By Howard Kurtz, ,
Published December 20, 2015
President Obama cares deeply about climate change, so when he held a news conference yesterday from the global summit in Paris, I made sure to watch.
“Climate change is a massive problem," Obama said. "It is a generational problem. It's a problem that by definition is just about the hardest thing for a political system to absorb, because the effects are gradual, they're diffused. And yet despite all that... I'm optimistic. I think we're going to solve it.”
The president has been getting hammered by Republicans over an issue that many of them scoff at. Chris Christie said it was insulting that Obama even attended the conference. Donald Trump called Obama’s declaration that global warming is our No. 1 problem “one of the dumbest statements I’ve ever heard in politics.”
My point here isn’t about whether Obama should or shouldn’t be pursuing a climate agreement when polls show that isn’t near the top of voter concerns right now. It’s about how he sounded.
And that is, he sounded like he usually does, unleashing great torrents of words. He is thoughtful and crafts his responses slowly and carefully. And yet, increasingly, the words don’t break through. Seven years into his presidency—seven years of speeches, pressers, interviews, podcasts, skits, debates, conventions—we are accustomed to the sound of his voice, but almost all those words lack a sense of urgency.
A piece by the Washington Post’s veteran liberal columnist Richard Cohen captures the disillusionment on the left with the man who was once a racial groundbreaker and hope-and-change figure. Obama is still capable of seizing the moment, as he did with his soaring “Amazing Grace” eulogy for the Charleston church shooting victims. But that rarely happens any more.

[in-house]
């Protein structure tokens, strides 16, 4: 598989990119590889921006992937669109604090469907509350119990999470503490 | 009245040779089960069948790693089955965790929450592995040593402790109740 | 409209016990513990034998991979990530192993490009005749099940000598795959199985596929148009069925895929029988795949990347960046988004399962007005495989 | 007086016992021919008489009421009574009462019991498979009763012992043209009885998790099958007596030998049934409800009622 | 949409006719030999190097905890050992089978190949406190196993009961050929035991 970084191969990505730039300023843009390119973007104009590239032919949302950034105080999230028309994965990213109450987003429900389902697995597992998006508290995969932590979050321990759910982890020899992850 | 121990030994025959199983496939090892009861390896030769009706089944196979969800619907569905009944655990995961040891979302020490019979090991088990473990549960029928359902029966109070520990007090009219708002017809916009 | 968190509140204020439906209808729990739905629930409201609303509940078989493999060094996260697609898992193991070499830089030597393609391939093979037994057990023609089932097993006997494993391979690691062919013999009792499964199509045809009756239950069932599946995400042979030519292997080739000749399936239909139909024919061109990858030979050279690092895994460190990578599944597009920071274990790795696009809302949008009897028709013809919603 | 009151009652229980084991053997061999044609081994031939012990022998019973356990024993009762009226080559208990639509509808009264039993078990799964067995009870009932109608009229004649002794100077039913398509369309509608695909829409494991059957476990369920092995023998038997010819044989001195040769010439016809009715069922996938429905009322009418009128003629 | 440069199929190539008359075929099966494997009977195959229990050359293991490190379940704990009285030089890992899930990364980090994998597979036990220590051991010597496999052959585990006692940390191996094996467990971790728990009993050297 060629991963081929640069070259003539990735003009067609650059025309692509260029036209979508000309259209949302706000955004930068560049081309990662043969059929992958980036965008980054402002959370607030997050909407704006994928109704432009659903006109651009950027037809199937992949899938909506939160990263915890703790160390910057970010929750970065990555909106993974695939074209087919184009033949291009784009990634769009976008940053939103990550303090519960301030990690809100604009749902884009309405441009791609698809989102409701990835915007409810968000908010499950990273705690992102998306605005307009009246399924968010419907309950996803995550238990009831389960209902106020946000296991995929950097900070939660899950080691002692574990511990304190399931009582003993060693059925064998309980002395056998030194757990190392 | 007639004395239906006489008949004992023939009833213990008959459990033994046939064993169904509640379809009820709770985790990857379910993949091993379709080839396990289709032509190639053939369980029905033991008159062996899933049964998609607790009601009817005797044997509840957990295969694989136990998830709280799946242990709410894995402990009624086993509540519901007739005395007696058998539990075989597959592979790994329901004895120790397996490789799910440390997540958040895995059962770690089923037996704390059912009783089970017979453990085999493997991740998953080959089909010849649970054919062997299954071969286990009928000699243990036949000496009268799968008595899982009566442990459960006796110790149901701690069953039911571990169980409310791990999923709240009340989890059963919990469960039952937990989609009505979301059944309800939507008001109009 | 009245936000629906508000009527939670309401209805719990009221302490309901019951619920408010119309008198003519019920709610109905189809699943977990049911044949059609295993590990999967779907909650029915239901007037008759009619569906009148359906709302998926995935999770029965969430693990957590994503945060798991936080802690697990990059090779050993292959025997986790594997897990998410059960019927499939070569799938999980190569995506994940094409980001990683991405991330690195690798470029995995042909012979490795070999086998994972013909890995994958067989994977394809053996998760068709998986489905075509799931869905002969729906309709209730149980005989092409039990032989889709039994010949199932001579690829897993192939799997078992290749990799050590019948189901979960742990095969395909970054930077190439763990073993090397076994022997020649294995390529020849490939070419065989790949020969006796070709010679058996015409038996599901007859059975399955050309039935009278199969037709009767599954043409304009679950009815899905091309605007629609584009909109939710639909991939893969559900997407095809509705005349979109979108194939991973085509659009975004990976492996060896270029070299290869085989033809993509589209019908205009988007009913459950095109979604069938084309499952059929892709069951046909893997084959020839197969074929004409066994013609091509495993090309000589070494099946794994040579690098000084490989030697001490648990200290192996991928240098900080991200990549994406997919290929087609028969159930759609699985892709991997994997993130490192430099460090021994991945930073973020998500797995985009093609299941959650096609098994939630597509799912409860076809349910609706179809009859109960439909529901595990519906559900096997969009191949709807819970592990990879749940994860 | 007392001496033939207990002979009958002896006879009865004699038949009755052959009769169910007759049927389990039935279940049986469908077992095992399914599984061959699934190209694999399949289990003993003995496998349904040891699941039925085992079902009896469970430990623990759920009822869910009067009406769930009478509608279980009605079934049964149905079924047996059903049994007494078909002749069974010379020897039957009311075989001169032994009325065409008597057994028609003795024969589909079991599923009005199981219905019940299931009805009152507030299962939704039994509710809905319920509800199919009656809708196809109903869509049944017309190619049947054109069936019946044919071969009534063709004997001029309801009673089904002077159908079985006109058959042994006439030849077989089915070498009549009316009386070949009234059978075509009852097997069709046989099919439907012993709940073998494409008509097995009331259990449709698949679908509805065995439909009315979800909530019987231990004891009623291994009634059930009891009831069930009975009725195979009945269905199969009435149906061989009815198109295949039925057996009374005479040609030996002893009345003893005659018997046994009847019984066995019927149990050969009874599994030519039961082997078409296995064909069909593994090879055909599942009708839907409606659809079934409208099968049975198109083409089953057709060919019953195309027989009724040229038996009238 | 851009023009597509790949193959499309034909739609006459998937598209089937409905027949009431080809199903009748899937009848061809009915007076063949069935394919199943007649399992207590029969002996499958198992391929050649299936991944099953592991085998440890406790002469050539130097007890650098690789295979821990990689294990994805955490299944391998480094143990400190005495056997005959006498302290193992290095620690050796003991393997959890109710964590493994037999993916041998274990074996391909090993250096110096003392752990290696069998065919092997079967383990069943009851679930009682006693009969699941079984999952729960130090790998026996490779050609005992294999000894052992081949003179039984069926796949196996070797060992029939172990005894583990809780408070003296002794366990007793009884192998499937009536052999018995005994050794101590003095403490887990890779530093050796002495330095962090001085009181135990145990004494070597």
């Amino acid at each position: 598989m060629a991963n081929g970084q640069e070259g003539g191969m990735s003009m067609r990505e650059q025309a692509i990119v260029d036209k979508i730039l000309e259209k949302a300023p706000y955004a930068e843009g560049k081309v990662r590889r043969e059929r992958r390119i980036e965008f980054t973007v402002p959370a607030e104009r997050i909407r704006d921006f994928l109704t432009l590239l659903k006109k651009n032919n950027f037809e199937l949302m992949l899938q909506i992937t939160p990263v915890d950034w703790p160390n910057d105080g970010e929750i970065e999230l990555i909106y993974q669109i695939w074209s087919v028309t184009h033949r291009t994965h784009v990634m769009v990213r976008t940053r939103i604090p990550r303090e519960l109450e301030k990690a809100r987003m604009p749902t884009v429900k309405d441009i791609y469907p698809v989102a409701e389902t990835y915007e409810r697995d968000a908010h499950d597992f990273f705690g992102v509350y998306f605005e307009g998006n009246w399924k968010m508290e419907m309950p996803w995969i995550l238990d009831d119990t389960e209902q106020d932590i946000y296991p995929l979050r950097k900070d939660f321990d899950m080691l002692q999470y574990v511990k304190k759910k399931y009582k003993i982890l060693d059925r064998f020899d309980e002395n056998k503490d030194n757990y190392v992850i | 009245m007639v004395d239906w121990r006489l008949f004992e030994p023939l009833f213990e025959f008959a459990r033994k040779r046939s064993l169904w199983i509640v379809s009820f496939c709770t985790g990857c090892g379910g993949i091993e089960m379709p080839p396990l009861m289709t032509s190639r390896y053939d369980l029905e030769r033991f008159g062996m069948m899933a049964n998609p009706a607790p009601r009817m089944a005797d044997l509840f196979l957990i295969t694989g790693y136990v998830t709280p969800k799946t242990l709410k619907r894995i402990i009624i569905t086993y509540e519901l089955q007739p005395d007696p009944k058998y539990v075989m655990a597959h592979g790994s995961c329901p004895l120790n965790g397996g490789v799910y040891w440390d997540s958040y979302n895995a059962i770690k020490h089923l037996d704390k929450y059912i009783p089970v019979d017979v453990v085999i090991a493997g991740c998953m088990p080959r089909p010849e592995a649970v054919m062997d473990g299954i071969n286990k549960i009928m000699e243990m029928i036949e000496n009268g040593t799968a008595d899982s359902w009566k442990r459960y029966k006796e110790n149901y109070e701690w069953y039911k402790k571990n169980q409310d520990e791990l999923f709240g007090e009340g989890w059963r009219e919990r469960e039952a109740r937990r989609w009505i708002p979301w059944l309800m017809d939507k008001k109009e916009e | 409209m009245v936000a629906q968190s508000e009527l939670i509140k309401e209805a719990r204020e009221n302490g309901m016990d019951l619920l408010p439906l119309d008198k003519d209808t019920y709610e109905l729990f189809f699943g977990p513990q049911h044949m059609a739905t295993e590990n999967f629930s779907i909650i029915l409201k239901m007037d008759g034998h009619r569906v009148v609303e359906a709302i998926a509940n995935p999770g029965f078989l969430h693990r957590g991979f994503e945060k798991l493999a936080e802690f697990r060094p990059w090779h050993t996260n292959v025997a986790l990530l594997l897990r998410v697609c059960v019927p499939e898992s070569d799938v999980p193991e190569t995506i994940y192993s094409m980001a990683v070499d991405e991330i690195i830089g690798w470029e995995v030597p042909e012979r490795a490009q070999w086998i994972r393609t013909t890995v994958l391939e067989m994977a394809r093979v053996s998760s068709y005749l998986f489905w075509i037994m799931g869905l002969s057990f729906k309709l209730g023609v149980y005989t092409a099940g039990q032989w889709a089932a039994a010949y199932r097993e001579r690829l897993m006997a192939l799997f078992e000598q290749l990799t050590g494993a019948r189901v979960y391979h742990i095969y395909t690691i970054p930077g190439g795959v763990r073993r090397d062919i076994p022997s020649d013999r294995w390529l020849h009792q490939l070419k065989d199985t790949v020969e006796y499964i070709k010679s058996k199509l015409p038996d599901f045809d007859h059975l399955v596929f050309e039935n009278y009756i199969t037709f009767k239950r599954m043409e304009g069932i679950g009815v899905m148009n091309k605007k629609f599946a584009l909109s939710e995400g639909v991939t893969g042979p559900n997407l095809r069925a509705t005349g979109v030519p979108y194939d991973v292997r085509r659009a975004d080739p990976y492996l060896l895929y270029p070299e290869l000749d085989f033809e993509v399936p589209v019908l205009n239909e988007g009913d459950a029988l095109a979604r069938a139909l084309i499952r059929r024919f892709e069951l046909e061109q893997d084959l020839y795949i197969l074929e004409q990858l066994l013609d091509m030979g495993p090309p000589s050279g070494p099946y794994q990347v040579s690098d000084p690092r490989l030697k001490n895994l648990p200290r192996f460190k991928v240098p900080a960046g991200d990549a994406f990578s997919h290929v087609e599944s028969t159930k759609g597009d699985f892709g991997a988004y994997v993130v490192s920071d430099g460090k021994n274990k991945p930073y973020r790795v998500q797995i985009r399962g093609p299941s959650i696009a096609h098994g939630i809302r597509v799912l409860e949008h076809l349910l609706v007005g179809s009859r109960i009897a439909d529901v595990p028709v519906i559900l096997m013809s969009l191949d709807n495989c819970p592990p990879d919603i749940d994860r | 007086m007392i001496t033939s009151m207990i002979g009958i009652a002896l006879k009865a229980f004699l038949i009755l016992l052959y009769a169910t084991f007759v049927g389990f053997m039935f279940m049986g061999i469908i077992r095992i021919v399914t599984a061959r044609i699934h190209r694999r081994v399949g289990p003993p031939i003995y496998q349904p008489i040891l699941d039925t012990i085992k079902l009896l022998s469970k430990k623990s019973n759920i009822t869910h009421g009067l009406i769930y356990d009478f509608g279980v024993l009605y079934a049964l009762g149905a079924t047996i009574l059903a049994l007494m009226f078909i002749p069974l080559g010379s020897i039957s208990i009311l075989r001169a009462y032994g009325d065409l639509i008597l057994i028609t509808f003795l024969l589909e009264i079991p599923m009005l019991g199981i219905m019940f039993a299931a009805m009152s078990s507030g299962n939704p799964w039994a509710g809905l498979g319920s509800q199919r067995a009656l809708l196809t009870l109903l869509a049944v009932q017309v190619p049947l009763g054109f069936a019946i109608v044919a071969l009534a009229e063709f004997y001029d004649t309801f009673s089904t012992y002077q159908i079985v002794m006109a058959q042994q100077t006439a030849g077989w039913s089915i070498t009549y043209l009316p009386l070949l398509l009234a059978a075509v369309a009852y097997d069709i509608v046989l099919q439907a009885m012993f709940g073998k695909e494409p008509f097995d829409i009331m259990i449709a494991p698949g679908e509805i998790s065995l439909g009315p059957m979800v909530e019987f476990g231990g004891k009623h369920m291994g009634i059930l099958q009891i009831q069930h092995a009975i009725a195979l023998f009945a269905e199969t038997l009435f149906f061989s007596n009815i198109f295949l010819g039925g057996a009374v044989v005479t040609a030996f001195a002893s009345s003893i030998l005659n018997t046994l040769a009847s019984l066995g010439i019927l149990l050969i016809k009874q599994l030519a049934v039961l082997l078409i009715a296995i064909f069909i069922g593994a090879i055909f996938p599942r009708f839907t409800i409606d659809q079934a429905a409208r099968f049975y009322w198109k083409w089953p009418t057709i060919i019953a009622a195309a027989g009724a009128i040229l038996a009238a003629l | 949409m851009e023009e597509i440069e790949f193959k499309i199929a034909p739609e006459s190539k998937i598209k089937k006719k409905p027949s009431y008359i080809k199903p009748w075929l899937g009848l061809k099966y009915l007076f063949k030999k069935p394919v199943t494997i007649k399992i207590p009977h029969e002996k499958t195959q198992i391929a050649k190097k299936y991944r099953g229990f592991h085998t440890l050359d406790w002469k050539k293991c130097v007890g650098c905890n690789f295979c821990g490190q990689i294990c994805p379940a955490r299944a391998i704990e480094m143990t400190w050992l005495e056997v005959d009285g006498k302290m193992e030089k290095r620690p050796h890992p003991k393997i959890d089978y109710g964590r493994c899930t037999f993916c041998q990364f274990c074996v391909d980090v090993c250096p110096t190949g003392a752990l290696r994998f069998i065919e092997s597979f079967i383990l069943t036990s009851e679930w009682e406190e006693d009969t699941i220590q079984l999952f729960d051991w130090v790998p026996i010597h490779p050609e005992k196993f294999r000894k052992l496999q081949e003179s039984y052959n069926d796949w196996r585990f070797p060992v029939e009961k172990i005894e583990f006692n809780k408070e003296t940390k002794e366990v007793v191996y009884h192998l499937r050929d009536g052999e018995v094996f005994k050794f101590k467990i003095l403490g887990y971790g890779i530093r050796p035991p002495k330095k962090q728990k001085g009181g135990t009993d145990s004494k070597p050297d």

Perhaps some of this can be chalked up to second-term blues. George W. Bush never seemed to me to have the same hold on the country’s attention after Katrina, which came as the Iraq war was turning into a quagmire. Bill Clinton was basically in caretaker mode after being acquitted at his impeachment trial. Ronald Reagan was never quite the same after the Iran-contra scandal. And then there was that Watergate thing.
But Obama’s entire second term has been marked by an inability to make progress on his legislative priorities, from gun control to immigration, and by rising chaos in the Middle East—capped by the unnerving bloodshed in Paris.
The president appeared passive and defensive after ISIS terrorists killed 130 people in France. White House correspondents kept peppering with him with the same questions in Turkey—Hadn’t he underestimated ISIS? Wasn’t his strategy failing?—because his answers were so unsatisfying. Obama did insist in subsequent appearances that he understands that many Americans are fearful that this country could be hit next.
Now comes Cohen with what feels like a final verdict on Obama, writing that “his eloquence has been replaced by petulance and he has lost the power to persuade.” And then he ramps up:
“The president has lost his voice...It’s not that Obama has lost his gift of eloquence. His problem is that he often has nothing to say.”
Zeroing in on Paris, Cohen writes: “Unlike many other mass killings, this one was broadcast in real time — unfolding on TV as it happened. It left the United States both shaken and horrified. Yet Obama spoke coldly, by rote — saying all the right things in the manner of a minister presiding at the funeral of a perfect stranger.”
Part of this scathing piece is that Cohen disapproves of Obama’s lack of aggressiveness in the Mideast, insisting “he's been bullied off the playground.” But his ultimate point is rhetorical:
“To a large degree, Obama became president on the strength of his eloquence. To a large degree, that is what has deserted him. He is out of words because he is out of ideas.”
That’s a harsh judgment. A president is never totally a lame duck, as Paris reminded us. But at this point in the cycle, the debate moves on to the politicians who want to succeed him. The incumbent’s ideas matter less because Congress, barring a financial meltdown, never does much of anything in an election year.
Even when he was riding high, Obama had a tendency to sound like a long-winded law professor. Many may have seen his no-drama demeanor as an antidote to Bush’s “dead or alive” swagger. But if every president’s election is in part a reaction to the last one, Obama’s successor may well wield fewer words and more passion.